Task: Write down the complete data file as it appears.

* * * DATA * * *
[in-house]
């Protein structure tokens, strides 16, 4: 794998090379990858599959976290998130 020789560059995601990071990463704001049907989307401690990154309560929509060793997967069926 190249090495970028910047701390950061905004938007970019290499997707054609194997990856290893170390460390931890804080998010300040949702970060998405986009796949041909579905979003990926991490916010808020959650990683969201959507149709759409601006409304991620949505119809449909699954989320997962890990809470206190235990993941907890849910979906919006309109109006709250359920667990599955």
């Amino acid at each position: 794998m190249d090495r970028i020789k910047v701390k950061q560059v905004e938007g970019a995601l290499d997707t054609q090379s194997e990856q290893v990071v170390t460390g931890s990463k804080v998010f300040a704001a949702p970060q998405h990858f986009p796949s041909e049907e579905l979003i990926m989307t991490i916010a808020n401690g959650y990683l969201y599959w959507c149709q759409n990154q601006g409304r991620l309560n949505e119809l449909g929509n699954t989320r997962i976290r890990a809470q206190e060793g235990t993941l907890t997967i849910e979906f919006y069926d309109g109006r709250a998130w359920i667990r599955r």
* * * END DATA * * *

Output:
[in-house]
């Protein structure tokens, strides 16, 4: 794998090379990858599959976290998130 020789560059995601990071990463704001049907989307401690990154309560929509060793997967069926 190249090495970028910047701390950061905004938007970019290499997707054609194997990856290893170390460390931890804080998010300040949702970060998405986009796949041909579905979003990926991490916010808020959650990683969201959507149709759409601006409304991620949505119809449909699954989320997962890990809470206190235990993941907890849910979906919006309109109006709250359920667990599955």
């Amino acid at each position: 794998m190249d090495r970028i020789k910047v701390k950061q560059v905004e938007g970019a995601l290499d997707t054609q090379s194997e990856q290893v990071v170390t460390g931890s990463k804080v998010f300040a704001a949702p970060q998405h990858f986009p796949s041909e049907e579905l979003i990926m989307t991490i916010a808020n401690g959650y990683l969201y599959w959507c149709q759409n990154q601006g409304r991620l309560n949505e119809l449909g929509n699954t989320r997962i976290r890990a809470q206190e060793g235990t993941l907890t997967i849910e979906f919006y069926d309109g109006r709250a998130w359920i667990r599955r």